I came across the word grubstake in a book I’m reading at the moment and it caught my attention because I haven’t seen it before. It appears in the following context:
“From the moment I first arrived back in New York, my father has wanted me to leave the city. He would be happy to grubstake my move to greener pastures.”
From this I can guess that grubstaking probably involves providing financial support, though without the context one might guess that it might be a kind of food.
According to the Merriam-Webster dictionary, grubstake means:
1 : supplies or funds furnished a mining prospector on promise of a share in his discoveries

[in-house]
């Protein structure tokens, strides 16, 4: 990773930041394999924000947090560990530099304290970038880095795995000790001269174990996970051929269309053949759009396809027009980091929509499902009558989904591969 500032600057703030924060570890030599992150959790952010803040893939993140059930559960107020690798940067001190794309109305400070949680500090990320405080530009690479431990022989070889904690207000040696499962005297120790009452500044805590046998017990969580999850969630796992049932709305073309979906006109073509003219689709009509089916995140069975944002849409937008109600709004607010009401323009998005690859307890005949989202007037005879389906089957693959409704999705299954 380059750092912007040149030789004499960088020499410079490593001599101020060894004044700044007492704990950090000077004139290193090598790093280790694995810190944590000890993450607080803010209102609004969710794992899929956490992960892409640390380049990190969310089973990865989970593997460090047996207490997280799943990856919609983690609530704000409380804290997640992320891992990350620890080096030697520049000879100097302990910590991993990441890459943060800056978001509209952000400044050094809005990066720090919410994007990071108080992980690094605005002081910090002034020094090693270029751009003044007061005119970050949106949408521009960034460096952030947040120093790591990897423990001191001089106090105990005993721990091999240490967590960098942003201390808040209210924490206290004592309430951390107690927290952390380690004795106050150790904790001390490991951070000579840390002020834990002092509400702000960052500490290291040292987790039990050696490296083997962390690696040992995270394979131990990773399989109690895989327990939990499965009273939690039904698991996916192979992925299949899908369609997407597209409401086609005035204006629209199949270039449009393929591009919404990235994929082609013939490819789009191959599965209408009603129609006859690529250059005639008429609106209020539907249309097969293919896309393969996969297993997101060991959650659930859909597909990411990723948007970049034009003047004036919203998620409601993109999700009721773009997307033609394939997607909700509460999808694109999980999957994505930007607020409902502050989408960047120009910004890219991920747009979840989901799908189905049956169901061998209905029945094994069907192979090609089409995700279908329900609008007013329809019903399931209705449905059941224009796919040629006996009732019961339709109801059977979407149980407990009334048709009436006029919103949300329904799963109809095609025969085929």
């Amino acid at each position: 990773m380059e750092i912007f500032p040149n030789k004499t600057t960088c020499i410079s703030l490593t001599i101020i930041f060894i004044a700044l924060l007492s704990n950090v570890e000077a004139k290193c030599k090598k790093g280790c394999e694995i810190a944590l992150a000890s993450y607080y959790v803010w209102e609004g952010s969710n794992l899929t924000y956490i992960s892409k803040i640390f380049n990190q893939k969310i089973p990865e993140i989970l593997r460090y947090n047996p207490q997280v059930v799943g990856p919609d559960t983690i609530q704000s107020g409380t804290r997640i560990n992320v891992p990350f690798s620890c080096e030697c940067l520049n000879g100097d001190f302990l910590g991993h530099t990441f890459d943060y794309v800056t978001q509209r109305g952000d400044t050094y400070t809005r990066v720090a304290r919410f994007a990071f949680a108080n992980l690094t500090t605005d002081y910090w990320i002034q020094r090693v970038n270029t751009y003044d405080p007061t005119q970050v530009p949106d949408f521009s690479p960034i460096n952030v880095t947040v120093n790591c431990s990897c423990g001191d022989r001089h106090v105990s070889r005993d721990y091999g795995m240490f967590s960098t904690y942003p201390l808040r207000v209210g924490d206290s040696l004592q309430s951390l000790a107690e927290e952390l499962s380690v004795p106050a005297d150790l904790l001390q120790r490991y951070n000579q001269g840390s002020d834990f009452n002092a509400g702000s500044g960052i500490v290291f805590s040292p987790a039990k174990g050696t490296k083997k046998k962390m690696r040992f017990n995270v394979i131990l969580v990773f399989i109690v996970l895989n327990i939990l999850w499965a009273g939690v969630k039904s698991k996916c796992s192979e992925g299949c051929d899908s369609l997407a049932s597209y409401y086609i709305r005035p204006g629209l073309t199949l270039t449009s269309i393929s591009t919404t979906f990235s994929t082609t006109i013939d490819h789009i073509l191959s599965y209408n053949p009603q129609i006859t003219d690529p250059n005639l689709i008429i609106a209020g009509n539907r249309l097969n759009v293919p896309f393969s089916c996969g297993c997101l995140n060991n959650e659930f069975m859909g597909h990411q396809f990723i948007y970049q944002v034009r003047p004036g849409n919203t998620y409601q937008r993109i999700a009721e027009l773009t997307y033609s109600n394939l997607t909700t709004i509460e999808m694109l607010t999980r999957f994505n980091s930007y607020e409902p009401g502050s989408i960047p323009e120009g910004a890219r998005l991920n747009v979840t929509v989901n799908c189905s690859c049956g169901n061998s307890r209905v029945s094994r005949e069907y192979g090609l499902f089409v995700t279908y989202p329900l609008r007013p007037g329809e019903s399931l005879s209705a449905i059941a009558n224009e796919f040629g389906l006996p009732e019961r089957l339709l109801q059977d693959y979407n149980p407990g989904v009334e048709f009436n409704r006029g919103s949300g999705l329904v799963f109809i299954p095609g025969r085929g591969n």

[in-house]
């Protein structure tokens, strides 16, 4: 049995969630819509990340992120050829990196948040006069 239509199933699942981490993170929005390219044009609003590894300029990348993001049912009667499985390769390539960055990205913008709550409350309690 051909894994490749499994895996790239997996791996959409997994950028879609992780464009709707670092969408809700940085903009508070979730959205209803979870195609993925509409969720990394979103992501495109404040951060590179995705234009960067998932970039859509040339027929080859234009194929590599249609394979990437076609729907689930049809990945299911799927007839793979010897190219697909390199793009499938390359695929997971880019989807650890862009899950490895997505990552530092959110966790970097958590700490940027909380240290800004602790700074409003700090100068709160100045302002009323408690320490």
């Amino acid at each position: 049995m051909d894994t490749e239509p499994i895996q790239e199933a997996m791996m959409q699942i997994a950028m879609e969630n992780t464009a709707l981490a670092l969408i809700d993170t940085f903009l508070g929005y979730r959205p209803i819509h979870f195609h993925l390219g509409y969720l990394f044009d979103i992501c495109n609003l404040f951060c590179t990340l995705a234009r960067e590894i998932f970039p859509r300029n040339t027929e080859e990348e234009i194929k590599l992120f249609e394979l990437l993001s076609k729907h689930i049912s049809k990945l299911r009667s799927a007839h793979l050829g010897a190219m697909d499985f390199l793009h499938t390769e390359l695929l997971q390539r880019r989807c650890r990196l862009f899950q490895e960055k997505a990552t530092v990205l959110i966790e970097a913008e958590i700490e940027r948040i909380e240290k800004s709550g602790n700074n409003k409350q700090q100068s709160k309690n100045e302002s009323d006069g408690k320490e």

2 : material assistance (as a loan) provided for launching an enterprise or for a person in difficult circumstances
The American Heritage Dictionary provides the following definition:
1. noun Supplies or funds advanced to a mining prospector or a person starting a business in return for a promised share of the profits.
2. transitive verb To supply with funds in return for a promised share of profits.
The site Take Our Word For It defines a grubstake as
“a supply of food (grub) which a wealthy investor would provide a gold prospector in exchange for a share (stake) in whatever gold might be found.”
It was probably coined during the California gold rush of 1849 and first appeared in writing in 1863.
Grub has been as a slang word for food since at least 1650 and is still used in this way in the UK. Is it used in other Anglophone countries?